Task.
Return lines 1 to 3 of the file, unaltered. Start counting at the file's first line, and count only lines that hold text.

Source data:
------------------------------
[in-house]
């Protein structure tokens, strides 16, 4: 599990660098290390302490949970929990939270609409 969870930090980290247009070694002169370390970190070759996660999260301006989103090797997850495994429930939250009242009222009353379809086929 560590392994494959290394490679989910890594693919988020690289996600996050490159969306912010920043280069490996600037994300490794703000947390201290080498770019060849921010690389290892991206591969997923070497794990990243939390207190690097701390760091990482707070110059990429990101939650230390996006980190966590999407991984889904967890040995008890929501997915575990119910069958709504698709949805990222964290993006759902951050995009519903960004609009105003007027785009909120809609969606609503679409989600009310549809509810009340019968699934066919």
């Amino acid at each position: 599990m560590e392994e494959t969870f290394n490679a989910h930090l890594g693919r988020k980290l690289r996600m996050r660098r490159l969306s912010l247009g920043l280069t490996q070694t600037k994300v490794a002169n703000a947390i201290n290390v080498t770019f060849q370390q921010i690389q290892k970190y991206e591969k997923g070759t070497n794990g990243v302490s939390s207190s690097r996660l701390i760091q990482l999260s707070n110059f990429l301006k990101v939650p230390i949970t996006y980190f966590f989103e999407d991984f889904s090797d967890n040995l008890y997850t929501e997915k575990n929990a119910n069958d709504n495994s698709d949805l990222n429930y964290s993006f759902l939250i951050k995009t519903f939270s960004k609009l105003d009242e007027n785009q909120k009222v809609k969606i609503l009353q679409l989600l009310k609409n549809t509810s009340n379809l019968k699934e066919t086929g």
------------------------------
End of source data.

[in-house]
């Protein structure tokens, strides 16, 4: 599990660098290390302490949970929990939270609409 969870930090980290247009070694002169370390970190070759996660999260301006989103090797997850495994429930939250009242009222009353379809086929 560590392994494959290394490679989910890594693919988020690289996600996050490159969306912010920043280069490996600037994300490794703000947390201290080498770019060849921010690389290892991206591969997923070497794990990243939390207190690097701390760091990482707070110059990429990101939650230390996006980190966590999407991984889904967890040995008890929501997915575990119910069958709504698709949805990222964290993006759902951050995009519903960004609009105003007027785009909120809609969606609503679409989600009310549809509810009340019968699934066919």
């Amino acid at each position: 599990m560590e392994e494959t969870f290394n490679a989910h930090l890594g693919r988020k980290l690289r996600m996050r660098r490159l969306s912010l247009g920043l280069t490996q070694t600037k994300v490794a002169n703000a947390i201290n290390v080498t770019f060849q370390q921010i690389q290892k970190y991206e591969k997923g070759t070497n794990g990243v302490s939390s207190s690097r996660l701390i760091q990482l999260s707070n110059f990429l301006k990101v939650p230390i949970t996006y980190f966590f989103e999407d991984f889904s090797d967890n040995l008890y997850t929501e997915k575990n929990a119910n069958d709504n495994s698709d949805l990222n429930y964290s993006f759902l939250i951050k995009t519903f939270s960004k609009l105003d009242e007027n785009q909120k009222v809609k969606i609503l009353q679409l989600l009310k609409n549809t509810s009340n379809l019968k699934e066919t086929g």